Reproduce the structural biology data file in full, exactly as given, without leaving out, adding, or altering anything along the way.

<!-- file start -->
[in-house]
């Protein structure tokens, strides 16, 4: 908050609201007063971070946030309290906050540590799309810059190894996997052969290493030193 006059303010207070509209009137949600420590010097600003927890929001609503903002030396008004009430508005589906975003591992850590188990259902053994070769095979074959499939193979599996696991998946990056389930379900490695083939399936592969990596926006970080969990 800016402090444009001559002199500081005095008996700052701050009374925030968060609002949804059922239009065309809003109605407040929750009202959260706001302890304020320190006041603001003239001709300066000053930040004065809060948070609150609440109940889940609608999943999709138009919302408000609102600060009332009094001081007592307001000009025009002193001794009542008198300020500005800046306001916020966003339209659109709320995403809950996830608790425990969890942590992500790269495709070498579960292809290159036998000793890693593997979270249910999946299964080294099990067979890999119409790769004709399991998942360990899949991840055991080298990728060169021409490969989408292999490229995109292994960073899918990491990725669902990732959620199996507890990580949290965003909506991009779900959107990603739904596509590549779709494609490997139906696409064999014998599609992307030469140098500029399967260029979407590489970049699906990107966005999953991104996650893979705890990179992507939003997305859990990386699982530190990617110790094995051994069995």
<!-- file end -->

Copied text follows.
[in-house]
């Protein structure tokens, strides 16, 4: 908050609201007063971070946030309290906050540590799309810059190894996997052969290493030193 006059303010207070509209009137949600420590010097600003927890929001609503903002030396008004009430508005589906975003591992850590188990259902053994070769095979074959499939193979599996696991998946990056389930379900490695083939399936592969990596926006970080969990 800016402090444009001559002199500081005095008996700052701050009374925030968060609002949804059922239009065309809003109605407040929750009202959260706001302890304020320190006041603001003239001709300066000053930040004065809060948070609150609440109940889940609608999943999709138009919302408000609102600060009332009094001081007592307001000009025009002193001794009542008198300020500005800046306001916020966003339209659109709320995403809950996830608790425990969890942590992500790269495709070498579960292809290159036998000793890693593997979270249910999946299964080294099990067979890999119409790769004709399991998942360990899949991840055991080298990728060169021409490969989408292999490229995109292994960073899918990491990725669902990732959620199996507890990580949290965003909506991009779900959107990603739904596509590549779709494609490997139906696409064999014998599609992307030469140098500029399967260029979407590489970049699906990107966005999953991104996650893979705890990179992507939003997305859990990386699982530190990617110790094995051994069995």